Exploring economics, politics, technology, mathematics, philosophy, and psychology.

Breaking Up With Social Media

Breaking Up With Social Media

Social media permeated my life for the better half of six years - I was an active member of Twitter, Instagram, Facebook, and Snapchat where I amassed hundreds of followers, uploaded countless pictures, and liked thousands of posts. On May 2nd, I decided to delete all my accounts, forever. There were several reasons behind this decision, and while this article is not intended to persuade you in following my footsteps, it is a reflection of how my life has changed since.

Every day, before I went to bed and after waking up, I would scroll through a seemingly endless feed of pictures and posts. When I sat alone at the communal cafeteria during lunch or dinner, I would have my phone in hand, replying to Instagram comments and sending “selfies” to my friends via Snapchat. I found social media to be an important facet of my life. I had the ability to seamlessly connect with my friends and family, many of whom reside in foreign countries. I was granted unparalleled access into the lives of academics, athletes, and prominent figures, which was impossible to do throughout much of my childhood.

My perception of social media was overwhelmingly positive, until reports surfaced that Facebook served as a platform to spread deceit and false information to partially aid Donald Trump in becoming the President of the United States. While I was not specifically affected by this, it was intriguing as to how Facebook’s algorithm was able to target and influence specific demographics during the 2016 American election. Further research on this particular issue led me down a rabbit hole of the various ways mainstream social media platforms are exploiting its users - often times in highly secretive and dishonest ways.

Facebook, Snapchat, Instagram, and Twitter collect data from its users. Such data is used to create targeted advertisements, curated content, and may be used in future updates to improve upon the applications existing features. By signing up for an account, consumers, rarely reading the privacy policy, will grant these applications access to contact information, location, browsing data, among several other bits of information considered to be private. For example, Cambridge Analytica, a data analytics firm, gained access to over fifty million Facebook user statistics in an effort to map their personalities. Furthermore, in 2014, Facebook could successfully tell which users were in a relationship by studying their messaging and posting patterns. While there are numerous other examples which could be used, I will save them for a later article.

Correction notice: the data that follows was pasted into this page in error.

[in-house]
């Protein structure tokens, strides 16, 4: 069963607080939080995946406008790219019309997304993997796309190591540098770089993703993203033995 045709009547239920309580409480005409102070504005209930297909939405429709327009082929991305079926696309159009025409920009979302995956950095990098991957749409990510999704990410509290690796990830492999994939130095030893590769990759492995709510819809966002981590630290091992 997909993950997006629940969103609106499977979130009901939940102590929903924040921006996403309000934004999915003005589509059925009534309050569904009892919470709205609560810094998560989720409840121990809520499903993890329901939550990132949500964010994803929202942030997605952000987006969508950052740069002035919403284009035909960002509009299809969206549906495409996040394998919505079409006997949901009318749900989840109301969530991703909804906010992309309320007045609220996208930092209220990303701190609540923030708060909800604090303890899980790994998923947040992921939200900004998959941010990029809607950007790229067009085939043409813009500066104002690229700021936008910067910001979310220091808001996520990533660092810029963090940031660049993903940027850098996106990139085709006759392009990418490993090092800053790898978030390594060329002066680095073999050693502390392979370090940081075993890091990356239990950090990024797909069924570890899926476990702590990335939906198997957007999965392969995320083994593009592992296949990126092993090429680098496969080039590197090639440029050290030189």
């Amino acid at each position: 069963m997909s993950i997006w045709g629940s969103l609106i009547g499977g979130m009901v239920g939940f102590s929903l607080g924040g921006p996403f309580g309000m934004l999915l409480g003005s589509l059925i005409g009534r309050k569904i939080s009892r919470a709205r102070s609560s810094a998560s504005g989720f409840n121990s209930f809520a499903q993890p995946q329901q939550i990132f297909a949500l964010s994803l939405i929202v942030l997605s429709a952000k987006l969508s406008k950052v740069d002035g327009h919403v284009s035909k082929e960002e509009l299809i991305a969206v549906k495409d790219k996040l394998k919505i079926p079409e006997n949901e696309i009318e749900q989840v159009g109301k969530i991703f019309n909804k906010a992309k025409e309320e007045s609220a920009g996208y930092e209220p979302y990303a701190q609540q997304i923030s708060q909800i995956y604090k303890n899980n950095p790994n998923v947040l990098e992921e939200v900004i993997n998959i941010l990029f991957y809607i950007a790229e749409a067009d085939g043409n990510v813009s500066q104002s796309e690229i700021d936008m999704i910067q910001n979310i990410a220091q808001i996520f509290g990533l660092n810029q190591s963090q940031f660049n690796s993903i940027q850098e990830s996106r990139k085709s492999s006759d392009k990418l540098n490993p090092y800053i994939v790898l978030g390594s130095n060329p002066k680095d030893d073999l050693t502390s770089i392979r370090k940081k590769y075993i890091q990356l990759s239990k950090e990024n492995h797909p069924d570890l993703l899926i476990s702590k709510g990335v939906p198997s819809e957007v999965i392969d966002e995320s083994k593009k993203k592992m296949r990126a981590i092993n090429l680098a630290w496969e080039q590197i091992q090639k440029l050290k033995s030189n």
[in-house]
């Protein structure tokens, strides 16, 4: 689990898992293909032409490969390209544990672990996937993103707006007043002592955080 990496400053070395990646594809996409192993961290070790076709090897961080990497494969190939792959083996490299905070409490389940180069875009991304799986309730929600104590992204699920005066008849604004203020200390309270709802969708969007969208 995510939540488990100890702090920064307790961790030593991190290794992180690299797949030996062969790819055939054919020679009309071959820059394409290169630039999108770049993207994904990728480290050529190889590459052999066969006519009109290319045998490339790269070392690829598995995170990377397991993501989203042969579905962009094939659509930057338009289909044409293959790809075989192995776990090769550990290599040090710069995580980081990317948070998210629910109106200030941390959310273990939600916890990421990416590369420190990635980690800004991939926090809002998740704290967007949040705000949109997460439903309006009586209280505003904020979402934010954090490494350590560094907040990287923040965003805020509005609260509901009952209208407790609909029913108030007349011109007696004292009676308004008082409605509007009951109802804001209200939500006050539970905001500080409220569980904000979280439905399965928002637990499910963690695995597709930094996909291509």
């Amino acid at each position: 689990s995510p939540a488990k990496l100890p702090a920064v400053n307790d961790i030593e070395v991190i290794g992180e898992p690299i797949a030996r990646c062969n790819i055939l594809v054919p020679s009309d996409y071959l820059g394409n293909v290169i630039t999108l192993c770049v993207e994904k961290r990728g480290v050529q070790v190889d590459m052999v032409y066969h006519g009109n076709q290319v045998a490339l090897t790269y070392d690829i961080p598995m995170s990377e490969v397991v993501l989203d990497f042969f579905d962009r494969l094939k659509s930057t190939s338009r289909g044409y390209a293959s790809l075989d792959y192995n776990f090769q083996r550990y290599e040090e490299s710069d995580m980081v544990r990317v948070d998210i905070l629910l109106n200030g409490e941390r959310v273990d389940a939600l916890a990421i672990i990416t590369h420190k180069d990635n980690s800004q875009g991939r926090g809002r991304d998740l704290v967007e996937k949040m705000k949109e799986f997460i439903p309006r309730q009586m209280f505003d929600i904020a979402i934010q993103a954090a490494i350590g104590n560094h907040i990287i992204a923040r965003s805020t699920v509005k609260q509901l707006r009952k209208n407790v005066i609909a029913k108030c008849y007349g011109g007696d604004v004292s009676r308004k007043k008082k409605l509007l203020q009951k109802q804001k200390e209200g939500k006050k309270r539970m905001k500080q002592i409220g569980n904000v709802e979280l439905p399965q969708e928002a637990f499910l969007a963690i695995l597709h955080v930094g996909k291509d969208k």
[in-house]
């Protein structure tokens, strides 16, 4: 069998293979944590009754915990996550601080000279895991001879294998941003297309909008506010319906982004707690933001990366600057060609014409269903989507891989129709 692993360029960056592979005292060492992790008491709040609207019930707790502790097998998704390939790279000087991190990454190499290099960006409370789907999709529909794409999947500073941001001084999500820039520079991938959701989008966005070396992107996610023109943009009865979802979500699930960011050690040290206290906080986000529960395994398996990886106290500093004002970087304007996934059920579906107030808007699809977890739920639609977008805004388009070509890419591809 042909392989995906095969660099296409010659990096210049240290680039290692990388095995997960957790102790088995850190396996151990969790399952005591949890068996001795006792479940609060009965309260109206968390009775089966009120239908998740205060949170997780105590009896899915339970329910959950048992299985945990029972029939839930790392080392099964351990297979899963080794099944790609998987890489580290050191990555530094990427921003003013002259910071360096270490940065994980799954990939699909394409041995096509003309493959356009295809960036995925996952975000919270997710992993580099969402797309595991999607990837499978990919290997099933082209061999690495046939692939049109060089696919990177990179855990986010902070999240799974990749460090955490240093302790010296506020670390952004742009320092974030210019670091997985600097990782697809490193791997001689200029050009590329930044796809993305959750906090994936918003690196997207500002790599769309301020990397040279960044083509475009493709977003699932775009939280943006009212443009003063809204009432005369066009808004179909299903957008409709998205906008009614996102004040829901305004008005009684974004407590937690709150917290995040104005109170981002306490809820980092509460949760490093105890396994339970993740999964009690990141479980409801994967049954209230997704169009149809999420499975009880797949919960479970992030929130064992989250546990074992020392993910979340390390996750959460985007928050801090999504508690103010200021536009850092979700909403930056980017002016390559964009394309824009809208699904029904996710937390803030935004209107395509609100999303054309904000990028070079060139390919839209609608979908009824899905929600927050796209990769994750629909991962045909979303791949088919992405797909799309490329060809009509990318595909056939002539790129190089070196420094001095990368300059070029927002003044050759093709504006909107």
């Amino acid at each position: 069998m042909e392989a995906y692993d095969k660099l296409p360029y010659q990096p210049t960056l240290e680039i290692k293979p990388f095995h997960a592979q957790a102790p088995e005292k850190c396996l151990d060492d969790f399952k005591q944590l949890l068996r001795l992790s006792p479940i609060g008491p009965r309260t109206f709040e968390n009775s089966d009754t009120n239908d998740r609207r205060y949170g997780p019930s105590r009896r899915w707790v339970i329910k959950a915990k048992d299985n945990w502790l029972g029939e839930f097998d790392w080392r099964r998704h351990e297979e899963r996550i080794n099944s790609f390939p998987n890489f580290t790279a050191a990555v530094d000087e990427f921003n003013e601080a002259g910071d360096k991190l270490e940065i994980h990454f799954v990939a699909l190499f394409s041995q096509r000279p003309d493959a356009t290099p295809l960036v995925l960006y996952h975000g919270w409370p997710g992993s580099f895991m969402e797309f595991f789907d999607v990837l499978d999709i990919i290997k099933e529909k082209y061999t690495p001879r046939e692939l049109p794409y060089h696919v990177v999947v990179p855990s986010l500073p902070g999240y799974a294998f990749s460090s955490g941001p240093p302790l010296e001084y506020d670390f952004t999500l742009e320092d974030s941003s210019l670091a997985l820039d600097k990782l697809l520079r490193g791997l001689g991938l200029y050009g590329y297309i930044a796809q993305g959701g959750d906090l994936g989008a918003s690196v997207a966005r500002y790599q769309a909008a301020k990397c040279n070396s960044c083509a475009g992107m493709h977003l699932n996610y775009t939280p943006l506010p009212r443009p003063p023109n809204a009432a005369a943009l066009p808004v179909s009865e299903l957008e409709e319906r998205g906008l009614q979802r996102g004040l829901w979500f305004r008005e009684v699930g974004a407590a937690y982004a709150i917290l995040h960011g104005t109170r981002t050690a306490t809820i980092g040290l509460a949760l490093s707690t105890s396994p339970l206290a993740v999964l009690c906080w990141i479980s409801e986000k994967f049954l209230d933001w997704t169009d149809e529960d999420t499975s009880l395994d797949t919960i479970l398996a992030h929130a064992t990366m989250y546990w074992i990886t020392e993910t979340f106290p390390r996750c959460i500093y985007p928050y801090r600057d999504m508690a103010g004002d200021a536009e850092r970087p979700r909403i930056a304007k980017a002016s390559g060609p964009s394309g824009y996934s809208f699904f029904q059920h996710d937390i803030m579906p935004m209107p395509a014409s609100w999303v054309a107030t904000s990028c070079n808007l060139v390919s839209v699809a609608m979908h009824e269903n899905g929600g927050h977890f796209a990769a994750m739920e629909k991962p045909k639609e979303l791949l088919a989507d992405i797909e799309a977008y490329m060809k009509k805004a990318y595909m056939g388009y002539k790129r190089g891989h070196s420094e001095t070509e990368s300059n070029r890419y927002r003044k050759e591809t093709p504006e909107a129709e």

To me, privacy is very important. I'm not necessarily afraid of an application tracking almost everything I do - rather, I don't feel the need to enable it. I would much rather not have Instagram constantly scanning my browsing habits and recommending me advertisements based on what I’ve viewed. Privacy, limits the control that companies and even the government can exercise on us. The more they know, the more they can influence our decisions and shape our behaviors which, in a sense, is why people rarely share their secrets with others.

Aside from this issue, I felt that social media did not benefit my life in a meaningful way. While I was an expert in knowing what my friends were doing at any given time, I was not improving myself as a person with the information I gained from these platforms. Aside from a few of my close friends and family, I never really cared for the constant updates of others. In fact, there were some people in my friends list who I never even knew in real life! I also began to notice, the more I interacted with my friends virtually, the less I had an urge to meet them in person - and when we did meet, our phones would still be out, as we would send pointless “snaps” to our other friends. Observe families, friends, and couples at restaurants, stores, or any other common-place, and this point is very evident.

By giving up social media, I have developed a voracious reading habit - no longer do I skim the short headlines Facebook and Twitter display on my feed. My thirst for gathering new knowledge has heightened and the 110 minutes I used to spend on social media every day is allocated for something more useful. The interactions I now have with my friends and family are more authentic and organic, reminiscent of how society used to be before the digital age.

What now?

What now?

Abdul El-Sayed can Win

Abdul El-Sayed can Win